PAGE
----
Although the role of HBV and HBx in regulating apoptotic signaling has long been debated , , based on the in vivo studies, it is inferred that HBV-infected hepatocytes maintain a persistent phenotype and that HBV replicates within infected hepatocytes noncytopathically . The noncytopathic viruses have evolved mechanisms to mitigate the adverse effects of the pathophysiological perturbations manifested in the host cells due to recurrent infection. Here, we demonstrate that HBV modulates mitochondrial dynamics to promote mitochondrial fission and subsequent clearance of damaged mitochondria by mitophagy. Damaged mitochondria are a major source of ROS and can trigger a continuous and vicious cycle of subsequent damage to healthy mitochondria followed by ROS generation, ultimately leading to cell death . Hence, a rapid turnover and clearance of damaged mitochondria is needed to confound imminent cell death due to mitochondrial injury accrued during HBV infection and sustain the viability of the infected cells. In agreement with this assumption, we observed a surge in mitochondrial-apoptotic signaling and resultant death of the HBV-infected hepatocytes upon inhibition of the mitophagy pathway. Hepatocyte damage commonly observed during chronic hepatitis is widely believed to be immune-mediated  and the failure to mount an efficient immune response to eliminate the infected hepatocytes is considered the primary cause for persistence of chronic infections, including HBV. However the intracellular mechanism(s), which prevents cell death and support the viability of infected cells in conditions of virus-induced adverse intracellular physiology contributes to the lack of virus-induced cytopathology in non-lytic viruses and probably play a significant role in persistence of non-lytic chronic infections. However, further studies are required to confirm the significance of our findings in in vivo conditions. Currently, the most convenient way to test our hypothesis in vivo settings is the use of animal models of HBV infection such as Woodchucks, Ducks, or Tupaia to determine if abrogation of Parkin-mediated mitophagy pathway promotes specific death of HBV-infected hepatocytes and alleviates persistent HBV infection in these animals.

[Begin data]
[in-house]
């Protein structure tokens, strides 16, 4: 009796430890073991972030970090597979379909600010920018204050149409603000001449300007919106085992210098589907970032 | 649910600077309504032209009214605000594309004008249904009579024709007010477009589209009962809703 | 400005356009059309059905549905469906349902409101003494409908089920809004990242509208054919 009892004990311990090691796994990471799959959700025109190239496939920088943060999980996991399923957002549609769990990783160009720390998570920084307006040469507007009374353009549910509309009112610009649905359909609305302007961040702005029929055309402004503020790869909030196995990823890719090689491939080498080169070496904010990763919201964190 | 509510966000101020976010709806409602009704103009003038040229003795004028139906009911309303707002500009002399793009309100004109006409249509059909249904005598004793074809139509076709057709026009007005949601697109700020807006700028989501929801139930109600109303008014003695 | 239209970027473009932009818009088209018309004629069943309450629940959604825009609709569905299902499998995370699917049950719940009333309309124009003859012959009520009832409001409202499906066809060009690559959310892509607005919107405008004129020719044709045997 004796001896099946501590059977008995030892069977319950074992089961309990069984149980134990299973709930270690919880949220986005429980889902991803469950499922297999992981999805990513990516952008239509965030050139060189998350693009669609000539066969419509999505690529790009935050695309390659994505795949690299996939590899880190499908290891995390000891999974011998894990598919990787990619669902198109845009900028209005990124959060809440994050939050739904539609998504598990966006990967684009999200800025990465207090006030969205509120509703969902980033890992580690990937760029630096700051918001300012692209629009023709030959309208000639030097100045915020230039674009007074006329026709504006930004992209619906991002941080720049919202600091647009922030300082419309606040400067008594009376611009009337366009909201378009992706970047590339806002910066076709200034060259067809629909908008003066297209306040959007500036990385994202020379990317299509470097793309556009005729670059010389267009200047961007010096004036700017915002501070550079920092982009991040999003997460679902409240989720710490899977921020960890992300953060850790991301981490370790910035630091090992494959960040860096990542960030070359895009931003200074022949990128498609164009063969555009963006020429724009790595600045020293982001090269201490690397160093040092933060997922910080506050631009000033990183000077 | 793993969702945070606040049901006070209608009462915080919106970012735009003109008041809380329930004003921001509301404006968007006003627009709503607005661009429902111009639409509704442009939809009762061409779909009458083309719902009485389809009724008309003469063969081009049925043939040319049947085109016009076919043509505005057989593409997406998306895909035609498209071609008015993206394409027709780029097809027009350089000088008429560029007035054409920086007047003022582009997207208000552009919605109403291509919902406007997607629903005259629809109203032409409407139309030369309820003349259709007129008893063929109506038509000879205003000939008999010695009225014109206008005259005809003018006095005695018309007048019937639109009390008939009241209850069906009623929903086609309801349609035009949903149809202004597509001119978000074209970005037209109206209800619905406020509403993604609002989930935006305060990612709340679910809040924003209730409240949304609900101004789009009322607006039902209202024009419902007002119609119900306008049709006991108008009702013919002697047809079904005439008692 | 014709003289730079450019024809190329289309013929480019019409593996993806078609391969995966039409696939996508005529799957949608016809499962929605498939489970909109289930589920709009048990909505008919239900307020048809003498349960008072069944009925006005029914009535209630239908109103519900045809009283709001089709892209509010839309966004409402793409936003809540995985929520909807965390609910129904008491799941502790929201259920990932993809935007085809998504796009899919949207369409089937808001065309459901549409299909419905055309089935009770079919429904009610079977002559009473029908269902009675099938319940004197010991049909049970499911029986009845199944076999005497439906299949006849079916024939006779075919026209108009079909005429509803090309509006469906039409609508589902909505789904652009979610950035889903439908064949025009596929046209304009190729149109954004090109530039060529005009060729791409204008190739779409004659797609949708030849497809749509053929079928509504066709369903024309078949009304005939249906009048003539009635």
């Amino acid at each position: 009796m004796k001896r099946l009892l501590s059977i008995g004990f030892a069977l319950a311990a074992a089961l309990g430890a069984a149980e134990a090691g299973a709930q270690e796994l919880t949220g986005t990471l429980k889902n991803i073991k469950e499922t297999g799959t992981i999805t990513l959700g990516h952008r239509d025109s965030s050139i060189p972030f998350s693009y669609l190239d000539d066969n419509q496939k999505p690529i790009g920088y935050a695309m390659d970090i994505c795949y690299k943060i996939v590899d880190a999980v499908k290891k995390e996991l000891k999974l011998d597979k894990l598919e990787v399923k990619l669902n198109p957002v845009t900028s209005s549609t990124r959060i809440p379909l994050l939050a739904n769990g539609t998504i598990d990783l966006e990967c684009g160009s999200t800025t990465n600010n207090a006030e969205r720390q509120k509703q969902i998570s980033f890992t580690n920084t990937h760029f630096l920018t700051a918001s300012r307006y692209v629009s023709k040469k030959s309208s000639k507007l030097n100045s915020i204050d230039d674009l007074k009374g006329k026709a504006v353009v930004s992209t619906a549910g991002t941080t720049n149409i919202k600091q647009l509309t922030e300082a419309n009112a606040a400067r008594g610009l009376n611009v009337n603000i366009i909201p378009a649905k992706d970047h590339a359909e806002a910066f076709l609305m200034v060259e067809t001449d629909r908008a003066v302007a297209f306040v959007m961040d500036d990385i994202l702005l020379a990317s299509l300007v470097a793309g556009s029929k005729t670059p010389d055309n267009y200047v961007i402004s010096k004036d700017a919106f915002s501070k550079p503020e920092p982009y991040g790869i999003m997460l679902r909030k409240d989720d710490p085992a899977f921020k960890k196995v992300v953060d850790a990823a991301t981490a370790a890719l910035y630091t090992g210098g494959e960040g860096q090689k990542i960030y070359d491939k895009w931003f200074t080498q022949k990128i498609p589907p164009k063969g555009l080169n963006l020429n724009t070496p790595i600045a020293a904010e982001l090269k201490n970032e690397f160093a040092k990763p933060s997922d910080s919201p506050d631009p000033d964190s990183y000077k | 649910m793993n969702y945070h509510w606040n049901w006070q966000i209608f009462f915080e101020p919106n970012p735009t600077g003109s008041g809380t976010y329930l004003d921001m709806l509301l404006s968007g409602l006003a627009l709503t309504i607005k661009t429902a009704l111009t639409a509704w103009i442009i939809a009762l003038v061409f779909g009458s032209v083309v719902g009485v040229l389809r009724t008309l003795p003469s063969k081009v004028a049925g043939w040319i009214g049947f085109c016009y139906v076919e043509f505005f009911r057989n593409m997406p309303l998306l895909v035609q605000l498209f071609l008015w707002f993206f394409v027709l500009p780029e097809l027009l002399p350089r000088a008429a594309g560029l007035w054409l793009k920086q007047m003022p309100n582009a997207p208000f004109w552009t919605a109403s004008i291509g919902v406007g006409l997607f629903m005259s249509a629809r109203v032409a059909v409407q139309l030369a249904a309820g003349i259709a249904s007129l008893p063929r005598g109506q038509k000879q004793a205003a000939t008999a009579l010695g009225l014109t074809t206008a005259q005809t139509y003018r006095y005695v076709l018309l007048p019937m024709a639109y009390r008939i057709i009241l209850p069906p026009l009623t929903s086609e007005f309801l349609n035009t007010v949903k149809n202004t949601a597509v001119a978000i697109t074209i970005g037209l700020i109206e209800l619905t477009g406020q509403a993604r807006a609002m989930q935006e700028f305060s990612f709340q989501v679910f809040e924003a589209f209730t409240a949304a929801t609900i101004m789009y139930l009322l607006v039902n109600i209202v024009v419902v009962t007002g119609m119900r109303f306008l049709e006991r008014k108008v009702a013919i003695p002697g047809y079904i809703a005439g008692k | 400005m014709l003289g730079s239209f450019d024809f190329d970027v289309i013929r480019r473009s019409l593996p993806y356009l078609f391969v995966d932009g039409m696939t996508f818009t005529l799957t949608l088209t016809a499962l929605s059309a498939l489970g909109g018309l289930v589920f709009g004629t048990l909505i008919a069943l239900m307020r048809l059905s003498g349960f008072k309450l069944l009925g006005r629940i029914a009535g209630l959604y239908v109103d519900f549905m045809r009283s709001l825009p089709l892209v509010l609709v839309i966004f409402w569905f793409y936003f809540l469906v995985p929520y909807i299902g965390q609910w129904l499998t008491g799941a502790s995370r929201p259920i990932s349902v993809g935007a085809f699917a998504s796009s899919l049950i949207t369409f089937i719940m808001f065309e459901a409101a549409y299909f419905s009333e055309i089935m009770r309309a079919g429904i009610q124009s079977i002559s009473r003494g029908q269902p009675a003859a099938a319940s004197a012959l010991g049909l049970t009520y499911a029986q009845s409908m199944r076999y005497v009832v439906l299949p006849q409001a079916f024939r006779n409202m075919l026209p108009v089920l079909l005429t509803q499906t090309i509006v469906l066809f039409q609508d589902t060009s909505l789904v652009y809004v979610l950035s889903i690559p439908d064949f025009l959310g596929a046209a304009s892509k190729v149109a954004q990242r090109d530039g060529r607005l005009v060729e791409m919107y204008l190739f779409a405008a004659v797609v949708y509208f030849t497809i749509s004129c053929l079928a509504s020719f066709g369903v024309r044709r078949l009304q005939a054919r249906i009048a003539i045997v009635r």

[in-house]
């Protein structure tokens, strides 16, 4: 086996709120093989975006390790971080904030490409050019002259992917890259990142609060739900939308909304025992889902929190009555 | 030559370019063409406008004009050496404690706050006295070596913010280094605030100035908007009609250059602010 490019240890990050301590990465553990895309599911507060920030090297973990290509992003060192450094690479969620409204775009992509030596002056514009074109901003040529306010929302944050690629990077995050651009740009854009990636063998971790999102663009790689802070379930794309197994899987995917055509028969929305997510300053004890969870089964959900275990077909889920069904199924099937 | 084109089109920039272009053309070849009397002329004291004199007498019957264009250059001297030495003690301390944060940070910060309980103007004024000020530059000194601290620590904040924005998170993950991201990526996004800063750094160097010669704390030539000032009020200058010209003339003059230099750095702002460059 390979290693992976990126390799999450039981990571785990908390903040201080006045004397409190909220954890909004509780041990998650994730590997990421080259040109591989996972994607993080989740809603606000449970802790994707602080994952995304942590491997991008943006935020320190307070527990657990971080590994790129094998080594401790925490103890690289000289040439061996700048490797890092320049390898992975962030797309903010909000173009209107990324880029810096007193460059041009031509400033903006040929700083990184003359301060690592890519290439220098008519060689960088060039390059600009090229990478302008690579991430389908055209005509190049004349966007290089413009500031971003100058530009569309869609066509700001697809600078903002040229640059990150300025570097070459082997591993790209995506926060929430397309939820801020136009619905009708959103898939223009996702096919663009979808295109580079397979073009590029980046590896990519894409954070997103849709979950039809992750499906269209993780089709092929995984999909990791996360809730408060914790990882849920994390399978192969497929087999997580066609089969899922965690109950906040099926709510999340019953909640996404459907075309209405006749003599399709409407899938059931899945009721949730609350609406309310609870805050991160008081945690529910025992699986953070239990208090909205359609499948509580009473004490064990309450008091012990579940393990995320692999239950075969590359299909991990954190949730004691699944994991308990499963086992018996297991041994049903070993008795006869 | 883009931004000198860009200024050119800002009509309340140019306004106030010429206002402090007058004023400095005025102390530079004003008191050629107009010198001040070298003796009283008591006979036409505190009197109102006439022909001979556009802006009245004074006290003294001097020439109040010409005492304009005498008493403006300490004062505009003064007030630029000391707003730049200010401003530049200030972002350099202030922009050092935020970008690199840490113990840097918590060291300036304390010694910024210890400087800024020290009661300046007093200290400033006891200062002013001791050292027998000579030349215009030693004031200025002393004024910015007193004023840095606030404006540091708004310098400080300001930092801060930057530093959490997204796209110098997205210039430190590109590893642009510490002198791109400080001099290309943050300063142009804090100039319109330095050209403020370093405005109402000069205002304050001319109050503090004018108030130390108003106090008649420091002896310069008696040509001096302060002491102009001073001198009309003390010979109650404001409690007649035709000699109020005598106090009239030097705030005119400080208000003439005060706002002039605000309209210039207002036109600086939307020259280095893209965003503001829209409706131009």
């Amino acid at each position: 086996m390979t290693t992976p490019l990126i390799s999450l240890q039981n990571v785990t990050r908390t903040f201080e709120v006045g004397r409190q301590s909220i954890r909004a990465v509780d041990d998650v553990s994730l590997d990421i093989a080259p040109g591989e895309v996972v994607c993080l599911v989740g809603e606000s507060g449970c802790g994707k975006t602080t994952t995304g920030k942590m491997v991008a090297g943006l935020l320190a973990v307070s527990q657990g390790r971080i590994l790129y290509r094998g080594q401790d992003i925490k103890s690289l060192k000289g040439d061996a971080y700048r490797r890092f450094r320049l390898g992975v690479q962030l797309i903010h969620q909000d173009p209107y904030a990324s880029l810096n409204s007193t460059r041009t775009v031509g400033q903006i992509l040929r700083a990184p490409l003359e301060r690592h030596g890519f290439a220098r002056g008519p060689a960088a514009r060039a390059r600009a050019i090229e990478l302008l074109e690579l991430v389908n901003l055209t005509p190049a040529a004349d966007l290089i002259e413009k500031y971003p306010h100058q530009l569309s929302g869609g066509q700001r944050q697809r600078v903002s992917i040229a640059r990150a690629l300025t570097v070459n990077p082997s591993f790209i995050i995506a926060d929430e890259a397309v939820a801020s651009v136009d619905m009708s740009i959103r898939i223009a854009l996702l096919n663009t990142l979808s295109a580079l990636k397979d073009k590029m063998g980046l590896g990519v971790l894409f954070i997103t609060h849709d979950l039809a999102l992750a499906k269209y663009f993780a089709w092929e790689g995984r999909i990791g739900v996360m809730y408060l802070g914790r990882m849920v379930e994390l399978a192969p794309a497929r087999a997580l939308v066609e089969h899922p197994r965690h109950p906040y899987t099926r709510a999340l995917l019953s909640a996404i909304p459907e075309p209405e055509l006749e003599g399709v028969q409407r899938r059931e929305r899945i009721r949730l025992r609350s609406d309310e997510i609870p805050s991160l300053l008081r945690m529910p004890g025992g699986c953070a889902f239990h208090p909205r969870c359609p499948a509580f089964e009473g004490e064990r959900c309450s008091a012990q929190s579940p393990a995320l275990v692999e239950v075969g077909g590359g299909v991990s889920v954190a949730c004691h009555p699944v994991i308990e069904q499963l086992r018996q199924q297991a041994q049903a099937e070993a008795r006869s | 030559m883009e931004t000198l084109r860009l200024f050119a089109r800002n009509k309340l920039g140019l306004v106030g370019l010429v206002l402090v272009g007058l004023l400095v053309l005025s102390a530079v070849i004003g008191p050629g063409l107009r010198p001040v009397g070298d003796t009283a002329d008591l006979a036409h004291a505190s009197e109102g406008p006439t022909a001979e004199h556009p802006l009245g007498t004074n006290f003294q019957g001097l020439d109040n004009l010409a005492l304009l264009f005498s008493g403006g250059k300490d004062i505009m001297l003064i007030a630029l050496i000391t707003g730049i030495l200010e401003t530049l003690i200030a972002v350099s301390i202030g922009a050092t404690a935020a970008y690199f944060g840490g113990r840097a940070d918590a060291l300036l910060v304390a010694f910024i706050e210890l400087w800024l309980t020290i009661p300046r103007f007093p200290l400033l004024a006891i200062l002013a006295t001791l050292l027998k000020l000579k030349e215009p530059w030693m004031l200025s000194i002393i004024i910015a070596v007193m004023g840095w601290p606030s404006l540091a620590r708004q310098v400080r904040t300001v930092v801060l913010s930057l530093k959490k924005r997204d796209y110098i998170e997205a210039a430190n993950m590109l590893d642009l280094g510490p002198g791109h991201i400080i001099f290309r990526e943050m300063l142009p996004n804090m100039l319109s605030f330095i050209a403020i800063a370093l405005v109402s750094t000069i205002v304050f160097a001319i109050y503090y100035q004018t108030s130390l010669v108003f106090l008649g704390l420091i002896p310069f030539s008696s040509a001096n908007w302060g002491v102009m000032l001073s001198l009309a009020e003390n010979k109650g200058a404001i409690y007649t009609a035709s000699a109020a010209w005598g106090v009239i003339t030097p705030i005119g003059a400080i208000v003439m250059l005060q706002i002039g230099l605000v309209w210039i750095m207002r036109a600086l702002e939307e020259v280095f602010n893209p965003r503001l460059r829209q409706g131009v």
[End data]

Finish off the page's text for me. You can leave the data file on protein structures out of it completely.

It is believed that HBx sensitizes and indirectly participates in the onset of liver oncogenesis , . Its pleiotropic functions in activating host gene expression, interaction with numerous cellular targets, and its imminent role in altering mitochondrial physiology, promoting oxidative stress, and affecting the epigenetic changes in the chromatin collectively influence the early steps of liver neoplasia. Although not directly linked, HBx-mediated mitochondrial damage and aberrant mitochondrial dynamic may also contribute in pathogenesis of liver disease and HCC , .